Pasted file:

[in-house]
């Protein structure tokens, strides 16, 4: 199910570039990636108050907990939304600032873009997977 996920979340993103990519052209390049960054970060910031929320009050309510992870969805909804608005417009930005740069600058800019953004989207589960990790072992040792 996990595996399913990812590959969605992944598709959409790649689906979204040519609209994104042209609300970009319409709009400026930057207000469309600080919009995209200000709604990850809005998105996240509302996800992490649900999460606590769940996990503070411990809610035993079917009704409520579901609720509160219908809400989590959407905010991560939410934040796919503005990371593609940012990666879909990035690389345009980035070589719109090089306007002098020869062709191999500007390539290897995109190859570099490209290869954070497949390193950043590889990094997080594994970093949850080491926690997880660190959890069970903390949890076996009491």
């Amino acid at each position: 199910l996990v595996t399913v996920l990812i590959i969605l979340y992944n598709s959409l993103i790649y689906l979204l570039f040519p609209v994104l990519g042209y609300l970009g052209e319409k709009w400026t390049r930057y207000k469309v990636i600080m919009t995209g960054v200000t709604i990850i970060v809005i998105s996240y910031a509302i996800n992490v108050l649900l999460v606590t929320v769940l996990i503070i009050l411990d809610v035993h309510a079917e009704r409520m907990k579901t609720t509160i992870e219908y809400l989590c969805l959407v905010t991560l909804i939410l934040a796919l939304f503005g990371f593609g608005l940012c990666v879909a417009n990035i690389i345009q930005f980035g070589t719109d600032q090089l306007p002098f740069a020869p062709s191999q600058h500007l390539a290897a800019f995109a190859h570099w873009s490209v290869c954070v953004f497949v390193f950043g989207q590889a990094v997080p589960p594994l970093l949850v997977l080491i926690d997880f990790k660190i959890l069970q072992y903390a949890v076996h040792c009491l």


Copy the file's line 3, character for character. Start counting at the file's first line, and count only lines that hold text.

């Amino acid at each position: 199910l996990v595996t399913v996920l990812i590959i969605l979340y992944n598709s959409l993103i790649y689906l979204l570039f040519p609209v994104l990519g042209y609300l970009g052209e319409k709009w400026t390049r930057y207000k469309v990636i600080m919009t995209g960054v200000t709604i990850i970060v809005i998105s996240y910031a509302i996800n992490v108050l649900l999460v606590t929320v769940l996990i503070i009050l411990d809610v035993h309510a079917e009704r409520m907990k579901t609720t509160i992870e219908y809400l989590c969805l959407v905010t991560l909804i939410l934040a796919l939304f503005g990371f593609g608005l940012c990666v879909a417009n990035i690389i345009q930005f980035g070589t719109d600032q090089l306007p002098f740069a020869p062709s191999q600058h500007l390539a290897a800019f995109a190859h570099w873009s490209v290869c954070v953004f497949v390193f950043g989207q590889a990094v997080p589960p594994l970093l949850v997977l080491i926690d997880f990790k660190i959890l069970q072992y903390a949890v076996h040792c009491l």